Reduced penis sensation, or RPS, is popularly believed to be a side effect of aging. However, men as young as their teens and early twenties, as well as older men, often report lack of penis sensitivity. In some cases, the problem affects only certain parts of the penis, but some men are able to experience very little in the way of tactile stimulation, making it difficult for them to enjoy sexual activity.
Men with RPS often experience loss of confidence, frustration, and even depression and anxiety; in some cases, men may also develop erectile dysfunction. However, understanding the causes of RPS and making the right choices about penis care may be effective in restoring sensation and increasing enjoyment of intimacy.
Definition of RPS
According to the article “All about Penis Sensitivity Issues,” reduced penile sensation is diagnosed when a man has normal erectile function and sex drive, but has difficulty achieving sufficient physical arousal to reach an orgasm – often because physical stimulation has little effect on the penis.
Causes of RPS
A number of factors can contribute to reduced penile sensitivity, most of them related either to circulatory or nerve issues. Reduced circulation to the area due to obesity, cardiovascular problems, diabetes or prolonged sitting can result in some loss of sensation. Nerve damage related to penis trauma, circumcision, prostatectomy or spinal injuries may also result in lost sensation.
Another leading cause of sensory loss to the penis is simply a thickened outer layer of skin, which may develop as a result of friction (from rough clothing, aggressive masturbation, and other forms of chafing). This keratinized layer of skin can block tactile stimuli from manual stroking, oral sex or penetration, limiting a man’s ability to experience sensual pleasure.
RPS or ED?
While RPS may eventually lead to erectile dysfunction, they are not the same thing. Men with decreased sensitivity may have no problems at all with their libido, and they may obtain erections through visual stimulation or mental imagery.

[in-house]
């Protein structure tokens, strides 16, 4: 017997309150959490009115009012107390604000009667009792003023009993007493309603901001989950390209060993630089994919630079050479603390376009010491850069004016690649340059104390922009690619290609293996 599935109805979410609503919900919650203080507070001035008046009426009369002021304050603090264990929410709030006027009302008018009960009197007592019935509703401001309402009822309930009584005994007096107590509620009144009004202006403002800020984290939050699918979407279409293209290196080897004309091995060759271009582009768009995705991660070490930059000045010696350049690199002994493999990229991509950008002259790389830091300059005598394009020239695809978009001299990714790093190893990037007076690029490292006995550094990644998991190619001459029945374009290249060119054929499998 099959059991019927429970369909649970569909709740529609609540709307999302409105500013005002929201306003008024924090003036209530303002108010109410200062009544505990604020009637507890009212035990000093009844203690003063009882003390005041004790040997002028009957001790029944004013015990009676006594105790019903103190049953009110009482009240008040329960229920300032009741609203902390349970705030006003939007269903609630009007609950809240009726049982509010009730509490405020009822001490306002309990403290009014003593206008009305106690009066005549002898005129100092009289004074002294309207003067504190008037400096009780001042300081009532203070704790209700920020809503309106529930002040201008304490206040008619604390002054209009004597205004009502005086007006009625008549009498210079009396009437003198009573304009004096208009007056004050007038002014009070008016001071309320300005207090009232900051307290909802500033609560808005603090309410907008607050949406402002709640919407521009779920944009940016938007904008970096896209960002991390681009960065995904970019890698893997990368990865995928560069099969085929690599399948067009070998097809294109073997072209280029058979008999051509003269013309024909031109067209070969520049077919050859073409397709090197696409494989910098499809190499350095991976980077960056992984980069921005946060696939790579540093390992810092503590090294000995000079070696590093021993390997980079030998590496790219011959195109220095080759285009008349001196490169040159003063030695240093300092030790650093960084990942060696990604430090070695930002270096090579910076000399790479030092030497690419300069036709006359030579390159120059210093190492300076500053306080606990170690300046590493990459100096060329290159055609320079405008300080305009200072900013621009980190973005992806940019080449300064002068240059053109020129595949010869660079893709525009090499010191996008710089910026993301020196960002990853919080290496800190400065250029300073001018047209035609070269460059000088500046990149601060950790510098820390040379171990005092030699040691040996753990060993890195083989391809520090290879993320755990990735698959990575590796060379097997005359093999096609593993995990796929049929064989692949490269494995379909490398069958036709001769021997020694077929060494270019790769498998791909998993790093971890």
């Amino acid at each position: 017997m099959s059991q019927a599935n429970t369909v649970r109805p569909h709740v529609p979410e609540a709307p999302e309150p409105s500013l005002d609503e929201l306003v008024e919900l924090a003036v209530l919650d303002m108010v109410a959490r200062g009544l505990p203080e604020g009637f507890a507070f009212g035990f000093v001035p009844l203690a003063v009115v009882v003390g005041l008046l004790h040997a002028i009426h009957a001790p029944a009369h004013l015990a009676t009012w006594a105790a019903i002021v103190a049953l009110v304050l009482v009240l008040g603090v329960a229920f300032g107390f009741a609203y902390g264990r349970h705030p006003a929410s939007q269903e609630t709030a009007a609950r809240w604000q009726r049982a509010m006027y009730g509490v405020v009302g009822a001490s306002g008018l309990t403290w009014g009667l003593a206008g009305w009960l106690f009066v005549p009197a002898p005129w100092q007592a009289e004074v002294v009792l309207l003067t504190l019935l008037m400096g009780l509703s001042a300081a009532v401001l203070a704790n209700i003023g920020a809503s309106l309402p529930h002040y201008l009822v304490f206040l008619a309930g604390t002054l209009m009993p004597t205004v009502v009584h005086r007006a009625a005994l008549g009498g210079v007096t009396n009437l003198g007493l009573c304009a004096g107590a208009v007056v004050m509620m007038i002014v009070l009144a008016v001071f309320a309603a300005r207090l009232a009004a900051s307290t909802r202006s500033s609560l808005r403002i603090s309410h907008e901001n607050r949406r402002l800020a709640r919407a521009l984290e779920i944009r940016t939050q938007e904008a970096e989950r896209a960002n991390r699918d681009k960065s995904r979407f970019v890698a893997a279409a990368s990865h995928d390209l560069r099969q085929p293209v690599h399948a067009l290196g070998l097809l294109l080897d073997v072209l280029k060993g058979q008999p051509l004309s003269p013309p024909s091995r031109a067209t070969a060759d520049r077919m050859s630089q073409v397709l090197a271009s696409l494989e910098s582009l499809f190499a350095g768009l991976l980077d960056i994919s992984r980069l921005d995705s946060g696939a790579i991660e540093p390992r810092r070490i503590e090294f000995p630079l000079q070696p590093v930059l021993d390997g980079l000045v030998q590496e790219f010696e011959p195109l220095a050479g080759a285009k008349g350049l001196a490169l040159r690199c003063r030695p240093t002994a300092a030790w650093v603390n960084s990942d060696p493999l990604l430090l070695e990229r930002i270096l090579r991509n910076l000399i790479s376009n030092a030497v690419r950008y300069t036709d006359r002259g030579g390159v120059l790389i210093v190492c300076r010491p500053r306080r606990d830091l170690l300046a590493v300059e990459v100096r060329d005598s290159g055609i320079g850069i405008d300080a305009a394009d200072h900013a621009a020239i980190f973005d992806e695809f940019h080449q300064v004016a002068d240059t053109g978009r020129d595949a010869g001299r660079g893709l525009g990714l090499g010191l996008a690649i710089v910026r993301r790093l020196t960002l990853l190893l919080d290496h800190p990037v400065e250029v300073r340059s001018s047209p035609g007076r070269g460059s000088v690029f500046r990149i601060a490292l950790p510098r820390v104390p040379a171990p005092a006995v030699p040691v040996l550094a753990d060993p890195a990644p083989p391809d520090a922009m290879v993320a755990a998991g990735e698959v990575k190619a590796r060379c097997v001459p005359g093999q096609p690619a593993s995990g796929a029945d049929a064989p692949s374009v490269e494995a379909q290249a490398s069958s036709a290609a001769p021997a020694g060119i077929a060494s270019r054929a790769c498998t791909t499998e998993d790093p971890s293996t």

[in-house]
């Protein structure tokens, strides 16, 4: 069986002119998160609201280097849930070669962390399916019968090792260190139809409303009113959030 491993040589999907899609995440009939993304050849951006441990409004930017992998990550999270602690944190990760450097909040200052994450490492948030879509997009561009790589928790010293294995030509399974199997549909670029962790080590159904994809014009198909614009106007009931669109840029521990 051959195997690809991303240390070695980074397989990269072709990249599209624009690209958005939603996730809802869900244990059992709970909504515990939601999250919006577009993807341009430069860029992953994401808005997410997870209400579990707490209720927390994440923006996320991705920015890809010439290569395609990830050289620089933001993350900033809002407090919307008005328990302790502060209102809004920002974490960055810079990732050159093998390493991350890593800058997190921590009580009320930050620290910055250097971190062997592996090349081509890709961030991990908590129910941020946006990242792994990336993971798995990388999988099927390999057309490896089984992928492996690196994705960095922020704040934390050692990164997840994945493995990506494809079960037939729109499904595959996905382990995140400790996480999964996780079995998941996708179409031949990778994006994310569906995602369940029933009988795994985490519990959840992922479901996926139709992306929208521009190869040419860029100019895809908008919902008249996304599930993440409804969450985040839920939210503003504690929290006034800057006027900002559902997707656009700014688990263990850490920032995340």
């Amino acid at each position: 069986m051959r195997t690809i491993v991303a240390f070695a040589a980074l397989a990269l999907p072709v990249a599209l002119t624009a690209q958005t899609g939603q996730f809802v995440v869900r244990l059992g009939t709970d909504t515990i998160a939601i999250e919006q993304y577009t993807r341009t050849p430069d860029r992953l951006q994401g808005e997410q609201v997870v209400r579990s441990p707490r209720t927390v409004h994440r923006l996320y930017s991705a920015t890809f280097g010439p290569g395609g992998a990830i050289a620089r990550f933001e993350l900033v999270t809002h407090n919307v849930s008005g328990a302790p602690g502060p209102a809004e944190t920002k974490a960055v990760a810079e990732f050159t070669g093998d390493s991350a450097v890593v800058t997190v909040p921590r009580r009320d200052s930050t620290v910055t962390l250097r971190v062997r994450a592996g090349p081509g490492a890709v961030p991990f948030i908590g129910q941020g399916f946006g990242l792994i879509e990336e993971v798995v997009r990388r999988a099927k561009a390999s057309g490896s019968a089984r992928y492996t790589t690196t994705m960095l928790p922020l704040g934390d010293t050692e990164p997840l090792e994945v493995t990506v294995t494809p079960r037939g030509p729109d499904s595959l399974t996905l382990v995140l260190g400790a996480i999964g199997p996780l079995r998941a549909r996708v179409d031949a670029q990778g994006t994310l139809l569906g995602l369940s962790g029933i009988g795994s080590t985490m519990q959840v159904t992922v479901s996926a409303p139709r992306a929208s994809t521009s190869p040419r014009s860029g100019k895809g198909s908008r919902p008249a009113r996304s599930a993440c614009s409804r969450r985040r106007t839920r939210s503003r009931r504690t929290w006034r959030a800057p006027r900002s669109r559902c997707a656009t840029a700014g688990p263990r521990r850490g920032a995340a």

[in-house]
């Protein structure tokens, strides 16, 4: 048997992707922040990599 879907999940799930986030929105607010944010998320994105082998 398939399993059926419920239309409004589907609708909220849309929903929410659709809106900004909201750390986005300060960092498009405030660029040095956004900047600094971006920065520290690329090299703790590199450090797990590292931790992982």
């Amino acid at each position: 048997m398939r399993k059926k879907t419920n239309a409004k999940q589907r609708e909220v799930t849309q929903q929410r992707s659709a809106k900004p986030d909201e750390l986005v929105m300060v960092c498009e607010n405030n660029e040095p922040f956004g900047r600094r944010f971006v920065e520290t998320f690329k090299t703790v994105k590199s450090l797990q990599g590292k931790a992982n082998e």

Men who are concerned about erectile dysfunction and do not achieve erections during the day may attempt the following test:
Before going to bed for the night, tape a thin strip of paper securely around the penis. If the ring of paper is broken in the morning, this is a fairly good sign that a nocturnal erection has occurred. As an alternative, a doctor can test erectile function by applying an electrical current to the penis to stimulate an erection. If arousal is achieved, then the problem is most likely related to RPS. If no erection occurs, then treating for ED may be necessary.
Impact of reduced penis sensation
As already noted, RPS may lead to erectile dysfunction. Men with reduced sensitivity may also find it difficult to reach an orgasm; in some cases, they may not be able to achieve orgasm at all.
Aside from the physiological issues associated with RPS, men may suffer from loss of self-esteem, anxiety that they may never be able to enjoy sex again, and even depression. Relationship difficulties are also a common occurrence.
How to increase penis sensation
Men who are experiencing lack of sensation can take a number of steps to improve the situation. First and foremost, it is important to optimize all other aspects of health; this can help to rule out some physiological causes for RPS, as well as improving a man’s overall self-image and sense of well-being and confidence. Quitting smoking (a big factor in loss of function), limiting intake of alcohol and maintaining a healthy body weight are an important part of this process.
Visual imagery during intimate sessions can also do a great deal for penile stimulation; whether this comes from watching an adult film or from visualizing erotic scenes depends on the preference of the individual.
Rejuvenating and softening the penis skin and supporting circulatory and nerve health with the right nutrients is also recommended. A specially designed penis vitamin formula (most health professionals recommend Man 1 Man Oil) can provide the penile tissue with the nutrients it needs to regain its supple tone and responsiveness to erotic stimulation.
Source by John Dugan